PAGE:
Poverty, Inequality and Income Distribution - Lesson Plan

Poverty, Inequality and Income Distribution - Lesson Plan: 2 x 1 hour lessons

A series of 'off the shelf' lesson plans and resources for use in the classroom. These lessons deal with Poverty, Inequality and Income Distribution and are relevant to the following specifications:

  • AQA: Module 5, 14.4 and 14.5
  • Edexcel: Unit 5A and 5B
  • OCR: Unit 2884, 5.4.4

Aim:

The purpose of these lessons is to investigate the meaning of the term 'poverty' and to begin to understand some of the problems facing policy makers in tackling the problem. The range of problems is highlighted through the links, where an array of definitions of poverty are provided. Who decided that these levels were appropriate anyway? The links and the images also aim to stimulate students to recognise that poverty can mean different things to different people in different circumstances. For example, rural poverty is different in nature and cause to urban poverty and so policies to help solve them cannot be 'blanket' solutions.

The use of the Virtual Economy in this context is useful in that students can experiment with different strategies and see what the outcome of some of those strategies might be. The final task asks students to summarise what they have covered and to try to draw some informed conclusions about the issues and difficulties facing those charged with attempting to reduce poverty.

Learning Objectives:

At the end of the lessons, students should understand the following:

  • The difference between relative and absolute poverty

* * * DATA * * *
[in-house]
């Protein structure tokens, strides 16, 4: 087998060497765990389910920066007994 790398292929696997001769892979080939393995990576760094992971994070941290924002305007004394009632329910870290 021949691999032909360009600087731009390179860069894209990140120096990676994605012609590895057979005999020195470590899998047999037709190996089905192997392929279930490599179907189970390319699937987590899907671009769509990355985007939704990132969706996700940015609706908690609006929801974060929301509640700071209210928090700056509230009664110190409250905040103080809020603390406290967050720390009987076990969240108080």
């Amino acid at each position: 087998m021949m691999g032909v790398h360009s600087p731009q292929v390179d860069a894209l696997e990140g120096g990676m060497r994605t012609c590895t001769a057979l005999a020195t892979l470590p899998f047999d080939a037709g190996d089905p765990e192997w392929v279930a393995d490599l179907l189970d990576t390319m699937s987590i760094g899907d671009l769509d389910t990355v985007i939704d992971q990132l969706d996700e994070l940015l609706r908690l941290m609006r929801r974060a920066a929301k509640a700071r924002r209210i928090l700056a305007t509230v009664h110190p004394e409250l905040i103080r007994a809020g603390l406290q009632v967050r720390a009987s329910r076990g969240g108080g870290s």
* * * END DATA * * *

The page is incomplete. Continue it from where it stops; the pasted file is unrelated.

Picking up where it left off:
• Definitions of poverty applied to the UK
  • Different ways of viewing poverty - by region, function and so on
  • Different strategies available to governments for tackling poverty through its fiscal policy
  • Problems associated with trying to tackle the problem of poverty

Resources:

Lesson Structure:

Lesson 1

  1. Introduce the topic by viewing the series of images provided. Students should be asked questions about which of the images relate to poverty and why. Students need to be guided to recognise certain features in the photographs - for example in the first image, is the fact that the country has electricity (implied by the pylons in the background) enough to suggest that absolute poverty does not exist? Whereas, the implied affluence of the family in the 'People's March' may disguise the extent of the hardship facing some in rural communities. (15 minutes)
  2. Following on from these discussions, use the PowerPoint Presentation to introduce the key issues surrounding poverty, equality and income distribution. (20 minutes)
  3. Begin the Activity - this can be run as an individual activity or in small groups (no more than 3?) (20 minutes)
  4. Review main points of the lesson. (5 minutes)

Lesson 2

  1. Review main points from the last lesson. (5 minutes)
  2. Continue with the Activity. (35 minutes)
  3. Discuss outcomes of the Activity and the conclusions drawn as a result. (15 minutes)
  4. Summarise key points arising out of the two lessons in relation to the learning objectives. (5 minutes)